Home > Joy of Science > Tentative Date for Third Week of Joy of Science

Tentative Date for Third Week of Joy of Science

So, a million years ago, before my blogging break, I had begun the Joy of Science class. I never did post my third discussion entry for the second week of class…I think it is a lost cause at this point. We’ll just skip over that and move on to the third week of class. Why don’t we say something like two weeks from now, which I think is Wednesday April 4th? I think I can have the readings done and prepare some discussion by then.
If you look at the syllabus, you’ll see that week three is once again comprised of readings all from the Building Inclusive Science special issue of Women’s Studies Quarterly. Is anybody out there doing the reading along with me?
If not, are you finding the reading summaries that I post to be helpful? Or do you just enjoy the discussion posts? I’d be interested in any feedback you might have to offer at this point.

Categories: Joy of Science
  1. March 21, 2007 at 9:57 pm

    I love the blog that you have. I was wondering if you would link my blog to yours and in return I would do the same for your blog. If you want to, my site name is American Legends and the URL is:
    If you want to do this just go to my blog and in one of the comments just write your blog name and the URL and I will add it to my site.

  2. March 22, 2007 at 12:56 am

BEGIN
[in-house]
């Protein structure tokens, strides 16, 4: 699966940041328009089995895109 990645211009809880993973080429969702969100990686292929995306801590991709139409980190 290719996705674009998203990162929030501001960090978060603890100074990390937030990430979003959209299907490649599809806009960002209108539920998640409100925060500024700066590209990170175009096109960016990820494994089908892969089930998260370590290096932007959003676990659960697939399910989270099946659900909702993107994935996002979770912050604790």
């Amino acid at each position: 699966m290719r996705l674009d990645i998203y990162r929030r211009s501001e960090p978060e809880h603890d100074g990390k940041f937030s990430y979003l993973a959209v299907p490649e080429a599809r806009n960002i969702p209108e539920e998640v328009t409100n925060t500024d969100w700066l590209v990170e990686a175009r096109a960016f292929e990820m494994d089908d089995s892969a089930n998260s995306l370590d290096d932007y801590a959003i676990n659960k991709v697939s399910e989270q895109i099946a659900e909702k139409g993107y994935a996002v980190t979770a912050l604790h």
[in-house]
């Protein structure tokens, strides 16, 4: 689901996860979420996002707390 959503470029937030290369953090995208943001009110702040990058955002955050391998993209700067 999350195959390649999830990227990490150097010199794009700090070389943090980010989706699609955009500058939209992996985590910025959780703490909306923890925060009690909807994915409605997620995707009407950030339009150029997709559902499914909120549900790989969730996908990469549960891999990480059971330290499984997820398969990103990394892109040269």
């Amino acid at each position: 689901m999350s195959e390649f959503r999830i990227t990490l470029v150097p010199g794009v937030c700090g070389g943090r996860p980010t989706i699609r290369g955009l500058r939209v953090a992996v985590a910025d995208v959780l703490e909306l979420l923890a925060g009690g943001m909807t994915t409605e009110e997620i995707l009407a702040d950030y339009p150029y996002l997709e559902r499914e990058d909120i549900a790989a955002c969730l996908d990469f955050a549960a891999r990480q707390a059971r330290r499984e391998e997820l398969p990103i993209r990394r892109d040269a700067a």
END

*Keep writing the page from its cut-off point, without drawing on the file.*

I’m reading your summaries. I haven’t said much in discussion, because I simply haven’t had anything substantive to add. But I’m enjoying the summaries.

  3. Rose
    March 22, 2007 at 12:25 pm

    I am a female physics grad student and I love your blog and I especially love the Joy of Science class! I have to admit that I never do the readings. My excuse is that I’m working on my master’s thesis. However, I devour the reading summaries and they’re the only source of information I have on the subject of women in science.
    My department accepted large classes the year I entered and the previous year as well and taken a “weed-out” approach to us. This approach has seemed most effective at “weeding out” domestic female students, including myself. (I am leaving with my masters rather than a Phd.) Your blog has been instrumental in helping me to understand this situation. Some people have asked the question as to why the domestic females are leaving without their doctorate. There is no single cause to point to, which seems to point to the unspoken conclusion that we just suck. However, once I get my degree, I will let them know exactly why I think so many of us left, and have references and citations to back it up.

  4. Beka
    March 23, 2007 at 11:53 am

    I’m enjoying this class very much. So far, I have managed to keep up with the reading, but I haven’t found the time to write down any of my own responses.
    Many of the readings have resonated with me. I have a B.A. in physics from a liberal arts college and I started out as a very confident and enthusiastic student. My physics professors, who were all white and male, did make some efforts to be encouraging. But somehow my relationship to the department just didn’t “click”, and by the time I graduated I felt alienated from physics, and from the whole college by extension. I left feeling disgusted with academia as a whole, and thought I would never go to graduate school. However, after a break, I did go on to get a Ph.D., but not in physics.
    I have strong, but very mixed, feelings about my undergraduate college. It was in graduate school that I learned to value the strengths of my education, and my physics degree, because I found that I was very well prepared to work in science. However, I can still remember how unhappy I was during college, especially in the later years!
    This class is helping me to understand my own experiences as a woman working in STEM.

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